Last days eyes (Part 1)

After two weeks in New Zealand and my flooded trip to Byron Bay, it was a long time since the last time I went to the Bondi to Tamarama walk. Yeah I had done ‘the walk’ a few times when I went out running, but, it’s not the same you know. In fact I hadn’t visited Bondi for a long time: Bad weather, everyday rush, trip preparation, etc.

It was one of those warm and clear evenings when I started walking down Bondi Road, and while walking I felt almost ‘at home’, a four months home, felt comfortable, safe… and sad.
I had only seven days remaining in Australia.

A view of Bondi beach

A view of Bondi beach

Blue Mountains

Yep… It’s been a while

My apologies

—————

– “Excuse me, is this the one to the Blue Mountains?”
– “It is mate!”

So it began my trip to the last attraction I was going to visit in Australia, sadly.

The 'three sisters' at Blue Mountains

The ‘three sisters’ at Blue Mountains

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New Zealand wrap up

So, time has passed and it is time to wrap up the New Zealand adventure. (For the record it actually ended on February 2012)

This post is to do a quick review of what’s been going on the blog for more than a year now (First post con Christchurch here), it’s no secret I’ve been delaying this to keep the memory alive, as it could last a bit longer while there was something else to write, but the truth is there’s not much more to say apart from the absolutely great time I had there.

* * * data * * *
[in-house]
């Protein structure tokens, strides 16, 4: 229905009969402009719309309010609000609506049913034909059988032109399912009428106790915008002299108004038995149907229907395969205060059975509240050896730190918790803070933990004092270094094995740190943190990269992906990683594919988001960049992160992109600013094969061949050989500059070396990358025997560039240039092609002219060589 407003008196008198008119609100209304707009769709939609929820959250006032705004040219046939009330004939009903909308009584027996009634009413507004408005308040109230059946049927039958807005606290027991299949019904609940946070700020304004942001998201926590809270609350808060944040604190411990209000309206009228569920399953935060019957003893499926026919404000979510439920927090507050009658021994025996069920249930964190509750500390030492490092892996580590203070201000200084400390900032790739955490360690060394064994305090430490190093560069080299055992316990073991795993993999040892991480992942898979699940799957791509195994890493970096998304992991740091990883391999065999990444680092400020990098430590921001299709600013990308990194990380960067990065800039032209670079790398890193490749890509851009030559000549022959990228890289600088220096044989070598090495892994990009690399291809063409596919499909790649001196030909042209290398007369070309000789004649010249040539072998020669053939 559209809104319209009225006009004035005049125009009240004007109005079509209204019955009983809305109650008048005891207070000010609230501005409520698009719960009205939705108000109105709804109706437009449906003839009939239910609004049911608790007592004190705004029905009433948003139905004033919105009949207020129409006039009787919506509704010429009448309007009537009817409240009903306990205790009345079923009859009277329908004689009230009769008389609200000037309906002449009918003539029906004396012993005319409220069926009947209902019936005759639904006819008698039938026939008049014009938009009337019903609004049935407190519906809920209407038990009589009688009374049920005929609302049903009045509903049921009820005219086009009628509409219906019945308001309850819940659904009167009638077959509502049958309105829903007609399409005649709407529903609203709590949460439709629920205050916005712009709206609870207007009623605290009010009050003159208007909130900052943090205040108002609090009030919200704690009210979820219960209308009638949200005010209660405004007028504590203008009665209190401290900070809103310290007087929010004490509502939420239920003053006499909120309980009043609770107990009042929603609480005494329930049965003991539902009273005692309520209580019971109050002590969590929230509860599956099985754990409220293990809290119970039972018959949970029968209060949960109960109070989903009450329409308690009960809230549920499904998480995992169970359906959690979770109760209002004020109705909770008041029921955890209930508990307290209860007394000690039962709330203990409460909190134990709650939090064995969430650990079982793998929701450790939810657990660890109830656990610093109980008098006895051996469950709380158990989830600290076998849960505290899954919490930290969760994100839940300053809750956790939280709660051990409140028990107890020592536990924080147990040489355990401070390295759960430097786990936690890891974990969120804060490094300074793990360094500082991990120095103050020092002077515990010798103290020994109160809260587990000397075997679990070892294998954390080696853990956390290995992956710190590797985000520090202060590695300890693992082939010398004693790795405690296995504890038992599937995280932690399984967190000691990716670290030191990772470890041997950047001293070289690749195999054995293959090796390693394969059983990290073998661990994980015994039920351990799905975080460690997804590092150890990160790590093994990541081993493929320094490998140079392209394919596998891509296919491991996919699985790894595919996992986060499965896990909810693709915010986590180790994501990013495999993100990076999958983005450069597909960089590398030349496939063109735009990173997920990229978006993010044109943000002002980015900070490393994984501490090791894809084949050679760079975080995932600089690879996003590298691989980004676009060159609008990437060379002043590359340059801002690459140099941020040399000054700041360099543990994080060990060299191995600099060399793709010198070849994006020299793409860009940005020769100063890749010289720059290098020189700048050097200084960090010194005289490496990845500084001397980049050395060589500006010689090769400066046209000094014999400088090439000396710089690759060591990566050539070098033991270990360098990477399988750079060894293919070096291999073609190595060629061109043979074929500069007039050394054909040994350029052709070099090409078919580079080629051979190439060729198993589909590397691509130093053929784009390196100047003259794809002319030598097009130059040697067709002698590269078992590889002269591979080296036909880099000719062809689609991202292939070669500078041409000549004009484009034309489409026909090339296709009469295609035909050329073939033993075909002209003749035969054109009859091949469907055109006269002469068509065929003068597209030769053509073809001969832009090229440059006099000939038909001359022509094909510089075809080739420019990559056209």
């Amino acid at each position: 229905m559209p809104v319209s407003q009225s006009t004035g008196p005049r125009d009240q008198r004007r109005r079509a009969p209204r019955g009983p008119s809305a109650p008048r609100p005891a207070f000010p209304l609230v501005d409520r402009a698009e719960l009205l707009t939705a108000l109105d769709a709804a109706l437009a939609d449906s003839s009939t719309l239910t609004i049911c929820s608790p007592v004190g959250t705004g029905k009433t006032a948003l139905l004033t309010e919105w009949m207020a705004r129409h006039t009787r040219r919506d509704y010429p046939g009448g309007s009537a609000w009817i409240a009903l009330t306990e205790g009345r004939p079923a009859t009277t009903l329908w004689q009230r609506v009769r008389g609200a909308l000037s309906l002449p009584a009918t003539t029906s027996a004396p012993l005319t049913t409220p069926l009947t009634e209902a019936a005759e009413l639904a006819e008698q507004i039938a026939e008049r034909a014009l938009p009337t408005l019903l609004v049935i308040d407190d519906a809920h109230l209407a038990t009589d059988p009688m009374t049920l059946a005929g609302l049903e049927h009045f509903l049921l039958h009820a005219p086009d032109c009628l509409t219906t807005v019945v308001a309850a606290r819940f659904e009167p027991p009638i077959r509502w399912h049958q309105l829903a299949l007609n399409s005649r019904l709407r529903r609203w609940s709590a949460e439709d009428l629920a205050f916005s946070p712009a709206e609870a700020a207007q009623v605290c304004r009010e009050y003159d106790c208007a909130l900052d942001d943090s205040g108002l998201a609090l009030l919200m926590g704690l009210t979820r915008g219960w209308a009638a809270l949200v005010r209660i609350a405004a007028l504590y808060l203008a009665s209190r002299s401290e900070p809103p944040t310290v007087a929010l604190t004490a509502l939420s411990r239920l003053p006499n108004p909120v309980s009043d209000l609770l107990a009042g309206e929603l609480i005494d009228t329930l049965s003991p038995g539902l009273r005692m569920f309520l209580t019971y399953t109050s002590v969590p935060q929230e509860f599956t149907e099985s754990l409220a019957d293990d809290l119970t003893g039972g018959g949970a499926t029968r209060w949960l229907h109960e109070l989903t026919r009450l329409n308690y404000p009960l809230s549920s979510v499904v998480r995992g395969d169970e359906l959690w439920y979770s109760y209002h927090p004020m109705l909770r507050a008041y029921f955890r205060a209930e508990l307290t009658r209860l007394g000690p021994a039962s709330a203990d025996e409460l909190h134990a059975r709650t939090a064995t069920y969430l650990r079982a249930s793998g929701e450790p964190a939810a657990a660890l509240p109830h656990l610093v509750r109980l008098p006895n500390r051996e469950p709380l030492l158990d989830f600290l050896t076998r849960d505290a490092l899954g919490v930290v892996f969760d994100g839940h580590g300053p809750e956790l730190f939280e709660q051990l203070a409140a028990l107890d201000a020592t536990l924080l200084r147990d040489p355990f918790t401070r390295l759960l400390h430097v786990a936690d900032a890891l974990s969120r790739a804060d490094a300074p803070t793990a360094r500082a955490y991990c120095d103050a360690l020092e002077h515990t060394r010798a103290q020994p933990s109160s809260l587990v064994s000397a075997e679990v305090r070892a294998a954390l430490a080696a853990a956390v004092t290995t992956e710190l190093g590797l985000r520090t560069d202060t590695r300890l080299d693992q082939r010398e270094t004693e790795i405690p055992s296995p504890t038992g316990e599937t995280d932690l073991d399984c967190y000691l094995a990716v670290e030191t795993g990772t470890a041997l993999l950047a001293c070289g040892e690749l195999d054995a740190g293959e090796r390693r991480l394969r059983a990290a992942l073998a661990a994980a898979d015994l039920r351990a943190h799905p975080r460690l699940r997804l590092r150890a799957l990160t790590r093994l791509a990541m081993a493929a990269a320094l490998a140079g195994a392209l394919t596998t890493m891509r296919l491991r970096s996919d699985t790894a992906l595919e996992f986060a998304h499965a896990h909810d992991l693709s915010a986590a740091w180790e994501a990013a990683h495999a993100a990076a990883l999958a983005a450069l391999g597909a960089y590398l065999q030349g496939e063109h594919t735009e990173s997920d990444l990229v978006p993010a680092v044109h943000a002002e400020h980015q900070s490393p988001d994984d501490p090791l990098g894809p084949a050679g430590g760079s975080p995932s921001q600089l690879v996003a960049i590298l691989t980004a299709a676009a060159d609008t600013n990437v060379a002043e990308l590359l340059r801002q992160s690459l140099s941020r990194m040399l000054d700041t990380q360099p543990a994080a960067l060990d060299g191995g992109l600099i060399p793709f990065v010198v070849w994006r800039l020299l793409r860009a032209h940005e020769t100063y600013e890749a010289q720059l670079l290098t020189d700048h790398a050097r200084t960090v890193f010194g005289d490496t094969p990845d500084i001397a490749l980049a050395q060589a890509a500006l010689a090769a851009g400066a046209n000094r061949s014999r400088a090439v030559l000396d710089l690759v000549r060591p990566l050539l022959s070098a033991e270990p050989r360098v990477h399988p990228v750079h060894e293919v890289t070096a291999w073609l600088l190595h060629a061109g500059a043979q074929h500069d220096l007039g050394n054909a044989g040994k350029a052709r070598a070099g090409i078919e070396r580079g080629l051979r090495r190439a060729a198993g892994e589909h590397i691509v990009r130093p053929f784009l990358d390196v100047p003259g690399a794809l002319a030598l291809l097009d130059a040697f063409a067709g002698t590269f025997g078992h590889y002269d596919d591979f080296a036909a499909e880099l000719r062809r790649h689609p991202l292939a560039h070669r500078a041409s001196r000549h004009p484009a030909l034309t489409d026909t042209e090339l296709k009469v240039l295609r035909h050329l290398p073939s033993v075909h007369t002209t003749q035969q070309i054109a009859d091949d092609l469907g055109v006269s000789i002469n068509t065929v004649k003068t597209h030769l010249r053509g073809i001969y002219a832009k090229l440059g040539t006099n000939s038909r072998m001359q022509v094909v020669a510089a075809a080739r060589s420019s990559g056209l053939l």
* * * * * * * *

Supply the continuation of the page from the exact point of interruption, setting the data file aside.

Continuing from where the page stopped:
First things first, if you’ve come to the blog before, this is the map of the trip I’ve been writing about. If this is your first time, let me introduce you to the trip I did.

A map of my trip

A map of my trip

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Rangitata – Christchurch

Rangitata to Christchurch

From Rangitata to Christchurch

From Rangitata to Christchurch

Well this is almost it, I thought as I woke up before sunrise. It was time to leave Rangitata and the river, and head back to Christchurch. On our way there we made a coffee-stop at Rakaia, home of a giant salmon statue that must be feeling at home cause it was raining a-lot.

By the way, I don’t know what has these people with giant things: a sheep, the salmon, the big apple, turns out there’s even a list on Wikipedia.

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Mt. Cook – Rangitata

Mt. Cook to Rangitata
Mt. Cook to Rangitata

Aöraki / Mt. Cook to Rangitata

It was my last day in the Mt. Cook national park and I wanted to start-up early to try to catch the morning light.
I always love these pictures where you can see the top of the mountains lit by the morning light, with its orange/pink color, while the rest of the valley is still dark. (Something like this).